Updated at 4:22 p.m.
Todd Zywicki, a law professor at George Mason University’s Antonin Scalia School of Law, has emerged as a top candidate for the nomination to run the Consumer Financial Protection Bureau, according to two sources familiar with the Trump administration’s search.
A prominent figure in conservative legal circles, Zywicki has been among the most outspoken critics of the CFPB, which he described in 2013 as “one of the most powerful and publicly unaccountable agencies in American history.” He has also bashed agency regulations, including a rule—eventually overturned by congressional Republicans—to make it easier for consumers to file class actions against big banks.
Zywicki’s name had been floated widely in recent months as a possible pick to lead the CFPB. But he only recently gained traction as a contender after the Trump administration decided to consider additional candidates and interviewed him, the sources said.
A White House spokesperson did not respond to a request for comment on the nominee search, and Zywicki did not respond to requests for comment.
Other contenders, including Mark McWatters, chairman of the National Credit Union Administration, and U.S. Rep. Darrell Issa, a California Republican, have also been identified in recent media reports as being under consideration by the White House. Sources told ALM affiliate Credit Union Times that McWatters is out of the running for CFPB director.
A nomination announcement from the White House is expected next week.
The Trump administration is nearing a crucial deadline with the CFPB nomination. Mick Mulvaney was selected in November as the CFPB’s interim director under the Federal Vacancies Reform Act. That law only permitted Mulvaney to lead the CFPB for a 210-day period that ends June 22.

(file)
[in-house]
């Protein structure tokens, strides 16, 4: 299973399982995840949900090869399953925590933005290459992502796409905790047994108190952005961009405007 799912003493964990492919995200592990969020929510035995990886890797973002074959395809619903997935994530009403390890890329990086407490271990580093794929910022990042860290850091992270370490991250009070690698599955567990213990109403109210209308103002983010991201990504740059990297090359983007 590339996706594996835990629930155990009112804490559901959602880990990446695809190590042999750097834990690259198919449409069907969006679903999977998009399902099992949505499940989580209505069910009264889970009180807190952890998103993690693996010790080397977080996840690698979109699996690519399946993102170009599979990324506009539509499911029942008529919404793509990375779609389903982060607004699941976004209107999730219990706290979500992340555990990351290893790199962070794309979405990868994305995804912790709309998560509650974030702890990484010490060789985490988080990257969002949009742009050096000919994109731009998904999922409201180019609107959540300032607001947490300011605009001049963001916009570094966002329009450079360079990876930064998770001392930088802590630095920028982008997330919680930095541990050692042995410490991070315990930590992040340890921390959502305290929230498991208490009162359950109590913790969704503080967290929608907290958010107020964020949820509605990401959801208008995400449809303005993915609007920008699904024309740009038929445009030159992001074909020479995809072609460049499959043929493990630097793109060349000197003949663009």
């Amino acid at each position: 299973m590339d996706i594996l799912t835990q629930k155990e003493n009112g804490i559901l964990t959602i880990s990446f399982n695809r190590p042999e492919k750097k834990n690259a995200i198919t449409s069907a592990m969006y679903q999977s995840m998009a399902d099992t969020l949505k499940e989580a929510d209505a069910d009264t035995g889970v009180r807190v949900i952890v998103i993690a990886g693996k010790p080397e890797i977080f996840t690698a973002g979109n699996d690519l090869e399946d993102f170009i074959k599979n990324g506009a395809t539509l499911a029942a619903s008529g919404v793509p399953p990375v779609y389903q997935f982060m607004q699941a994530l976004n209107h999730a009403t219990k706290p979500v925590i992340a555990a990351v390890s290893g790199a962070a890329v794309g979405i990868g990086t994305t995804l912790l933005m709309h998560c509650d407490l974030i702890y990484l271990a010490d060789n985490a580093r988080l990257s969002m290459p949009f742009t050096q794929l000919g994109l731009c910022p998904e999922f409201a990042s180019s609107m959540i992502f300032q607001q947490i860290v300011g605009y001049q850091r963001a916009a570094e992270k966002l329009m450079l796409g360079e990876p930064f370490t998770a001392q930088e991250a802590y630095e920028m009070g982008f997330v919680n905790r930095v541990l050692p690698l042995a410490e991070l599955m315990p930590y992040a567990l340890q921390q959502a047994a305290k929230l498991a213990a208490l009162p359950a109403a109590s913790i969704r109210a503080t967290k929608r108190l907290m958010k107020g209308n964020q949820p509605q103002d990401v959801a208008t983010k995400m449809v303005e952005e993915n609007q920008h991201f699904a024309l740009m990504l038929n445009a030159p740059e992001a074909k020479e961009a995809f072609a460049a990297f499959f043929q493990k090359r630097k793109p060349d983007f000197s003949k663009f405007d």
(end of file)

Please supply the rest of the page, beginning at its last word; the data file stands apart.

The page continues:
Mulvaney will be allowed to stay on as interim director if there is a named nominee awaiting Senate confirmation. Mulvaney has said he expects to remain the CFPB’s interim director through the fall and possibly even the end of 2018.
Speaking with reporters on Tuesday, Mulvaney said he expects the Trump administration to announce its nominee “mid to late next week.” Asked whether the administration had made a choice, Mulvaney said, “I know that the president was going to meet with a finalist, but I do not know who it was or how it went.” The meeting was held last week, he said.
Mulvaney said he has “affirmatively stayed out of the process of identifying potential replacements, mostly because I wanted them to be able to sort of stand on their own when it comes to the confirmation.”
“They’re going to have enough difficulty defending themselves, let alone trying to defend me,” he said. “So I’ve tried to stay out of the process and have stayed out of the process.”
Before congressional Republicans and President Donald Trump last year stopped the consumer bureau’s push to restrict mandatory arbitration in the financial arena, Zywicki co-wrote a paper poking holes in the CFPB study underpinning the regulation and joined the chorus of critics who predicted that the rule would prove a boon to plaintiffs lawyers but not consumers.
In his writings and public remarks about the CFPB, Zywicki has balanced sharp criticism with an appreciation of the bureau’s mission. In a February op-ed in the Wall Street Journal, Zywicki said the CFPB “pummeled American consumers and the economy” under the tenure of the agency’s first director, Richard Cordray. Still, Zywicki wrote, “despite its rocky start, the original promise of the CFPB is sound.”
Cordray resigned in November to run in Ohio’s gubernatorial election and has since won the Democratic nomination. The CFPB director serves a five-year term.
Zywicki’s nomination would set the stage for a tense confirmation hearing before the Senate Banking Committee and a prominent member, U.S. Sen. Elizabeth Warren, D-Massachusetts, the architect of the CFPB. Zywicki would be able to point to federal government experience and consumer protection credentials. In 2003, he succeeded now-Sen. Ted Cruz as director of policy planning at the Federal Trade Commission. Zywicki left the FTC in 2004.
Zywicki’s nomination would deepen the Trump administration’s ties to George Mason’s law school. Last year, Trump picked Neomi Rao, at the time an associate law professor there, to lead the powerful Office of Information and Regulatory Affairs. Rao and her agency play a key role carrying out the administration’s deregulatory agenda.
Update: This report was updated to note developments on the candidacy of J. Mark McWatters.